- “While there are different types of intelligence tests, they all measure the same intelligence.”
- “The spread of people along the IQ continuum … can be represented well by the … ‘normal curve’.”
- “Intelligence tests are not culturally biased”
- “The brain processes underlying intelligence are still little understood”
- “Members of all racial-ethnic groups can be found at every IQ level”
- “The bell curve for whites is centered roughly around IQ 100; the bell curve for American blacks roughly around 85; and those for different subgroups of Hispanics roughly midway between those for whites and blacks. The evidence is less definitive for exactly where above IQ 100 the bell curves for Jews and Asians are centered”
- “IQ is strongly related, probably more so than any other single measurable human trait, to many important educational, occupational, economic, and social outcomes … Whatever IQ tests measure, it is of great practical and social importance”
- “A high IQ is an advantage because virtually all activities require some reasoning and decision-making”
- “The practical advantages of having a higher IQ increase as life’s settings become more complex”
- “Differences in intelligence certainly are not the only factor affecting performance in education, training, and complex jobs … but intelligence is often the most important”
- “Certain personality traits, special talents, [etc] are important … in many jobs, but they have narrower (or unknown) applicability or ‘transferability’ across tasks and settings compared with general intelligence”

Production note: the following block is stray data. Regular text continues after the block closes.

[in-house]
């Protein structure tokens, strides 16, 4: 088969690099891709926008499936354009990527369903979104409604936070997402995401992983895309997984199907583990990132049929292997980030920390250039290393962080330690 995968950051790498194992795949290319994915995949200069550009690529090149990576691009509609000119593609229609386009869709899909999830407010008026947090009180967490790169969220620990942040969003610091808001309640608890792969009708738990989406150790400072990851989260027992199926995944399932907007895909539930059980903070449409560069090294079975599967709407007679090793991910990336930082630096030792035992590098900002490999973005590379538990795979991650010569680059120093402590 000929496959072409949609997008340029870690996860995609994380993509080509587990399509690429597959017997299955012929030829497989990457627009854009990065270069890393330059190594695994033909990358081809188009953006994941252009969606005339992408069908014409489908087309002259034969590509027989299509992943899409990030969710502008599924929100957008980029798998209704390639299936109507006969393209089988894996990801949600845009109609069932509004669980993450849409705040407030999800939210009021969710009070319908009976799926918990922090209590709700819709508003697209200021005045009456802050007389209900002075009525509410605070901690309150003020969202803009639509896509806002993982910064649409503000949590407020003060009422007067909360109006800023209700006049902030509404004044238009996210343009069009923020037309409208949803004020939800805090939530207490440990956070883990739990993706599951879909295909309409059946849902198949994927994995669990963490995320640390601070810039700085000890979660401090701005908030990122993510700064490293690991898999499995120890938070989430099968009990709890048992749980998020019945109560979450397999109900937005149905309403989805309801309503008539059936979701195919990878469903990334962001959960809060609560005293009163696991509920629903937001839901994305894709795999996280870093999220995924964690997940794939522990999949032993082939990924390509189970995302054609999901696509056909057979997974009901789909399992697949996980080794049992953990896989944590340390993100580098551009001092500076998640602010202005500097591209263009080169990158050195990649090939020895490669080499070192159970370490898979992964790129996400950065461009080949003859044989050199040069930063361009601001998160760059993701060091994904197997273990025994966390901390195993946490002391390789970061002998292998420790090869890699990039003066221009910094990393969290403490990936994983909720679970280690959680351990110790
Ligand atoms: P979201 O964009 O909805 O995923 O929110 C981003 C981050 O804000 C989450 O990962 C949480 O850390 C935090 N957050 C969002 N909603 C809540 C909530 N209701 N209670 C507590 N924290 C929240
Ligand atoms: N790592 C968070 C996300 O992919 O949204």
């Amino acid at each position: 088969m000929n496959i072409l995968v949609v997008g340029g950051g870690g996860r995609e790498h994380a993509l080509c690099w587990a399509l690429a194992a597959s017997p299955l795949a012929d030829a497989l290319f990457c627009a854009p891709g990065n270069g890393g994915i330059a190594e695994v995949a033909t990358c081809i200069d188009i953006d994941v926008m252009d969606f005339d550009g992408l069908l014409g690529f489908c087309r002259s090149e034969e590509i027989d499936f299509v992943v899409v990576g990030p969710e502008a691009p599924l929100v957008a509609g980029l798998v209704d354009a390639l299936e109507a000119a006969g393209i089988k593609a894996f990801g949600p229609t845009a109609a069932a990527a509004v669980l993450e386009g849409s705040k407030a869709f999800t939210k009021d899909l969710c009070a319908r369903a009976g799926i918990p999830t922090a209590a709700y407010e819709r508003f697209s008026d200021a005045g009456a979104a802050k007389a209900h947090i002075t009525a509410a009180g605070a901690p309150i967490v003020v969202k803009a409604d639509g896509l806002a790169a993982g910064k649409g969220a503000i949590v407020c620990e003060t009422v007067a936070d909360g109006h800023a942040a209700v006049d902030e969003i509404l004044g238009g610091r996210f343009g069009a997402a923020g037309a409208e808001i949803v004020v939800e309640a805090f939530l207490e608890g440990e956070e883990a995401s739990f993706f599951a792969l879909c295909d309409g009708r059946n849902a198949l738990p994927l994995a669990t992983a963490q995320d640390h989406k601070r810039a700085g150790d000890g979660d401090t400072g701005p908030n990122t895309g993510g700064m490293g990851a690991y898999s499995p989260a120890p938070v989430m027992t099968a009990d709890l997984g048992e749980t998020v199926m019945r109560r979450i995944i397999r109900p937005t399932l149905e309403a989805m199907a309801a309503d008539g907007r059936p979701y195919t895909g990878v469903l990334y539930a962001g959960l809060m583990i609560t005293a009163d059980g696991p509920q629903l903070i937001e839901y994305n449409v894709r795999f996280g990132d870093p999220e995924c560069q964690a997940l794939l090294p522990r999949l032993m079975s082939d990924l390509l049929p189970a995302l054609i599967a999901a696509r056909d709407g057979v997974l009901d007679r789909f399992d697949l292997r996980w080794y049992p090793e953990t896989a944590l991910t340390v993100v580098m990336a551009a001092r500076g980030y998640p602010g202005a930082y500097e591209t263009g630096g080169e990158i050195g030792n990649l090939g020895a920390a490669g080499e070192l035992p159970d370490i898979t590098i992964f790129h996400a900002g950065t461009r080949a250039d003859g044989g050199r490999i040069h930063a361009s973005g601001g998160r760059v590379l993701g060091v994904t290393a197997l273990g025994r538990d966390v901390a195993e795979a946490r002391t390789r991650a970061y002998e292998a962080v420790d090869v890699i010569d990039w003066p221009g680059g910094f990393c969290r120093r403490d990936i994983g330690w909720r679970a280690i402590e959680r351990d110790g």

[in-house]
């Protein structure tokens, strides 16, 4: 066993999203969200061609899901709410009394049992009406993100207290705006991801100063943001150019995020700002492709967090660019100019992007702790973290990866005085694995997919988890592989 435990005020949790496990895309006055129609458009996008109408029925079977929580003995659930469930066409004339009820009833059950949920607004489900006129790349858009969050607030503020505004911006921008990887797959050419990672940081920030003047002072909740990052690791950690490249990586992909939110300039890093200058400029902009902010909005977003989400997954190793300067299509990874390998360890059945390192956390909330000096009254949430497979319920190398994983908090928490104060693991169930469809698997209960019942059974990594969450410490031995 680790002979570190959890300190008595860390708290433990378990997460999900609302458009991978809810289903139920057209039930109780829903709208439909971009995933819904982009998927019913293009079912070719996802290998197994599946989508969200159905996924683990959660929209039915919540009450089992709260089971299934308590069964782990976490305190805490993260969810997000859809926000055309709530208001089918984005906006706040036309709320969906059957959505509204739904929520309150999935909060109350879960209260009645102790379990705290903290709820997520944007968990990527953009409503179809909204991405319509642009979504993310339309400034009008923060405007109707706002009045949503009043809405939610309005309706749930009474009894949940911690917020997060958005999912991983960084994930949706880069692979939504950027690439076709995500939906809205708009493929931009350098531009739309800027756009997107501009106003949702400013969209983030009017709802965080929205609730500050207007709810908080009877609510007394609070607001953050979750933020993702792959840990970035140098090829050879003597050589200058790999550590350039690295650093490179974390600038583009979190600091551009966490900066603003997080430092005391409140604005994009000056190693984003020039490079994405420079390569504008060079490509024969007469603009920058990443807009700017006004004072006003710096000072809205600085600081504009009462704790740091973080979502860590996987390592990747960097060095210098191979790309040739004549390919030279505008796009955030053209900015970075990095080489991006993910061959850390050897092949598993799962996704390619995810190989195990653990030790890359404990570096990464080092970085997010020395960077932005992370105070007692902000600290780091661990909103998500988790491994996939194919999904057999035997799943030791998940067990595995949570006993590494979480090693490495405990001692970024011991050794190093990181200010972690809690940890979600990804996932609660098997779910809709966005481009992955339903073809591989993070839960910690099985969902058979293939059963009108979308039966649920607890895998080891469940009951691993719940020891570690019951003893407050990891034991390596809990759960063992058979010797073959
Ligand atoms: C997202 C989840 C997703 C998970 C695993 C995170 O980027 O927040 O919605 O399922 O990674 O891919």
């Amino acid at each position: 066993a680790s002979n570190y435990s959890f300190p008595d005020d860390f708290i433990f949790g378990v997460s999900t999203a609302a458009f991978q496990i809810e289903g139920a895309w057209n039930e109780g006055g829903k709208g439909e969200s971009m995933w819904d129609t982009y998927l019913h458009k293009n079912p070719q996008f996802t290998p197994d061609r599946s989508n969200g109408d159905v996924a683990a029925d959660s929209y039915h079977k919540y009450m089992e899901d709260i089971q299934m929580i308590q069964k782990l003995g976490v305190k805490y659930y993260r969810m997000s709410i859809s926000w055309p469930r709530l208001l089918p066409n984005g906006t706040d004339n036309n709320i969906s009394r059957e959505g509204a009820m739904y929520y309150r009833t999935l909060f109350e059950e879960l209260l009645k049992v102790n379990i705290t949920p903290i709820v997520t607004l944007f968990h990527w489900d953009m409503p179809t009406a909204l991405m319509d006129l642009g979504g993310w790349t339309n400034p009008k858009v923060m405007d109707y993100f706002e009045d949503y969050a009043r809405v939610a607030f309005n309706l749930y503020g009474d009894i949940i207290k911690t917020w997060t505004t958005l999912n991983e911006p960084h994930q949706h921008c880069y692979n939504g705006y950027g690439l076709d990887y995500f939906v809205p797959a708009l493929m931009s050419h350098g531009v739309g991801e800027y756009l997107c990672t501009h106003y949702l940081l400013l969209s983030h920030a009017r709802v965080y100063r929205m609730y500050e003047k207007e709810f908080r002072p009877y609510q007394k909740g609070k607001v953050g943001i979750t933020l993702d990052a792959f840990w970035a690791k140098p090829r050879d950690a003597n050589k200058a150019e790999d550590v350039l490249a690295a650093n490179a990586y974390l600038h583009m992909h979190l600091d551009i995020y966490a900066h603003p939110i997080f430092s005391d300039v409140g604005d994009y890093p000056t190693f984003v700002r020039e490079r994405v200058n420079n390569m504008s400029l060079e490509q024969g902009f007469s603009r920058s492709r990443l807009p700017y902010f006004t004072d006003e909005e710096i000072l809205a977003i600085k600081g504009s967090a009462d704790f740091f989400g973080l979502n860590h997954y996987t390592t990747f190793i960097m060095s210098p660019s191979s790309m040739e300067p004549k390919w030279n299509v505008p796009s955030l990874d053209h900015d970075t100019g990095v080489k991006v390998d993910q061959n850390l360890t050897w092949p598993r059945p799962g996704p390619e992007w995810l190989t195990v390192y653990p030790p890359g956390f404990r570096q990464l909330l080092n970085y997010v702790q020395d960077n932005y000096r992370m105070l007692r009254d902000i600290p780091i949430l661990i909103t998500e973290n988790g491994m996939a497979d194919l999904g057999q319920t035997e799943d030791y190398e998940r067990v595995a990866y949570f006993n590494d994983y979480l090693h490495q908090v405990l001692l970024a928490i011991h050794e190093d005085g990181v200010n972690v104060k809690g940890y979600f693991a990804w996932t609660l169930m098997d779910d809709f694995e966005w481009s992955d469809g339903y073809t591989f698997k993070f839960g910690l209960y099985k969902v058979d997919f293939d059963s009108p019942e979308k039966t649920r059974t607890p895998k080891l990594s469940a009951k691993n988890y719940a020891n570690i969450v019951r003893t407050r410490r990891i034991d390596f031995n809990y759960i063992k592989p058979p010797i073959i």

- “Heritability estimates range from 0.4 to 0.8 … indicating genetics plays a bigger role than environment in creating IQ differences”
- “Members of the same family also tend to differ substantially in intelligence”
- “That IQ may be highly heritable does not mean that it is not affected by the environment … IQs do gradually stabilize during childhood, however, and generally change little thereafter”
- “Although the environment is important in creating IQ differences, we do not know yet how to manipulate it”
- “Genetically caused differences are not necessarily irremediable”
How has expert opinion been revised since 1990?
Heritability estimates show that between 20% and 60% of individual differences in IQ are due to environmental influences, including education, diet and training. Many IQ experts now – since research findings from around 2008 onwards – believe that working memory training methods such as the n-back (e.g. Jaeggi et al, 2008; Jausovec & Jausovec, 2012) can change IQ and create substantial IQ differences. There is universal consensus that working memory training has widespread benefits for ‘executive functioning’ – critical to overall intelligence. This was not known back in 1990 (Point 17).
What is also becoming apparent is that IQ and problem-solving IQ training – such as you find in elite universities – strongly interact. A higher IQ may give you entry to an elite university, which in turn provides a training environment to develop cognitive skills and strategies, raising the student’s IQ even further. IQ levels on entering Harvard may be 10 or more points lower than IQ levels on leaving Harvard.
The opposite is the case for children who graduate from high school and end up in environments that do not stimulate their minds. Their IQ levels could – over a four year period – drop from high IQs of 115 or more to average levels.